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Depression in Children: How Young Can It Start?

Depression is estimated to affect 16 million adults in the U.S., but it doesn’t affect only adults, which may be an easy fact to forget since depression in adults gets a lot of attention.

According to the U.S. Centers for Disease Control (CDC), depression can start in children as young as age 3. The data it shares says 3.2% of children aged 3-17 years (about 1.9 million) have diagnosed depression, and 7.1% of children aged 3-17 years (about 4.4 million) have diagnosed anxiety. Children can have both at the same time.

What Does Depression in Children Look Like?

Medical sources, such as the CDC and Cleveland Clinic, say children will experience sadness from time to time and experience life’s highs and lows, just as adults do. However, if the “blues” last for a prolonged period, then depression could be possible. Clinical depression is a more serious form of depression known as major depressive disorder (MDD), as Mayo Clinic explains. 

“Clinical depression can affect people of any age, including children,” it says.

The CDC says a child struggling with depression may exhibit symptoms such as:

  • Appetite changes (eating more or less than usual)
  • Sleep schedule changes (sleeping more less than usual)
  • Noticeable energy changes (bursts of energy one minute followed by tiredness)
  • Constant feelings of sadness, hopelessness, or irritability much of the time
  • Loss of interest in enjoyable activities
  • Increased social isolation or withdrawal from others
  • Decline in school performance
  • Complaints about physical aches and ailments (stomachaches, headaches)
  • Inattention issues
  • Feelings of worthlessness, guilt
  • Engaging in self-harming behavior or self-destructive behavior
  • Suicidal thoughts or behaviors

Depression in children can affect their relationships with family members and their ability to socialize with others and make friends. Their schoolwork can be affected, as well.

Your child may have other symptoms of depression not listed here. You can consult your doctor to find out if any signs or behavior you have monitored in your child could mean they are struggling with depression.

If you suspect depression is a problem, you want to consider getting professional help for your child as soon as you can. Depression can impair a child’s ability to function, and leaving the mental health condition untreated could bring a host of problems down the line.

Suicide, unfortunately, is one of them. The American Academy of Child & Adolescent Psychiatry shares that suicide is the second leading cause of death for children, adolescents, and young adults between the ages of 15 and 24. Those who attempt suicide usually suffer from severe depression, the academy reports.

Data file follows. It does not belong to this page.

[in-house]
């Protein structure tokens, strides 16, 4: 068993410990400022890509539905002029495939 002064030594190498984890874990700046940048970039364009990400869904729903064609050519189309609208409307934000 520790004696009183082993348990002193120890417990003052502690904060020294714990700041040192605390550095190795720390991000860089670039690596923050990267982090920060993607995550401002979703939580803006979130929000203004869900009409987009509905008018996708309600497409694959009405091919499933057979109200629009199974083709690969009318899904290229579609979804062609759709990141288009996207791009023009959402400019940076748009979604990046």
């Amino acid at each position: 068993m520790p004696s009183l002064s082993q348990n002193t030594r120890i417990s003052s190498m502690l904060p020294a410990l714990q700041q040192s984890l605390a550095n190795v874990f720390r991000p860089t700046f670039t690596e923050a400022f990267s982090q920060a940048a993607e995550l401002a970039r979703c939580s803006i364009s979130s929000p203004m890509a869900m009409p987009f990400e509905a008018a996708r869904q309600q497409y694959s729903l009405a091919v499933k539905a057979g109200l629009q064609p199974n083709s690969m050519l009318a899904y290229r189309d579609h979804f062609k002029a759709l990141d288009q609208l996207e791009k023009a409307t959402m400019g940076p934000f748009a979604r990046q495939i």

Depression Can Be Symptom of Other Conditions

Depression is a disorder on its own, but it can also be a symptom of other mental health disorders and medical conditions, such as:

  • Persistent depressive disorder (PPD; also known as dysthymia)
  • Bipolar disorder
  • Substance abuse (withdrawal)

MedicineNet says PPD can last at least a year in children. It can co-occur with anxiety, MDD, and substance abuse. People with bipolar disorder can also struggle with depressive episodes that can lead to a misdiagnosis of their condition. This is one reason why getting a professional mental health professional to help determine the cause of one’s depression is critical to them getting the help they need.

There are different kinds of bipolar disorder, as well, further complicating the task of determining if a child has bipolar or a depressive disorder, or possibly even both. Healthline gives a quick overview of the differences between bipolar disorder 1 and bipolar disorder 2. 

In bipolar disorder 1, there are more than one bouts of depression and one manic episode, and a person with it can go back-and-forth between depression and mania. In bipolar 2, a person has at least one bout of depression and hypomania, a milder form of mania.

If your child’s depression is linked to substances they are or were using, you may want to consider a dual diagnosis treatment program that addresses their substance use disorder and mental health disorder at the same time. Treatment of this kind can give your child the tools needed to manage both daily.

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Getting Treatment for Depression for Your Child

Children with depression can be treated with psychotherapy and medications or a combination of both. If you think your child could benefit from these treatment approaches, Cleveland Clinic advises first talking with a pediatrician who could refer you to a mental health professional who could perform a thorough assessment of your child’s needs.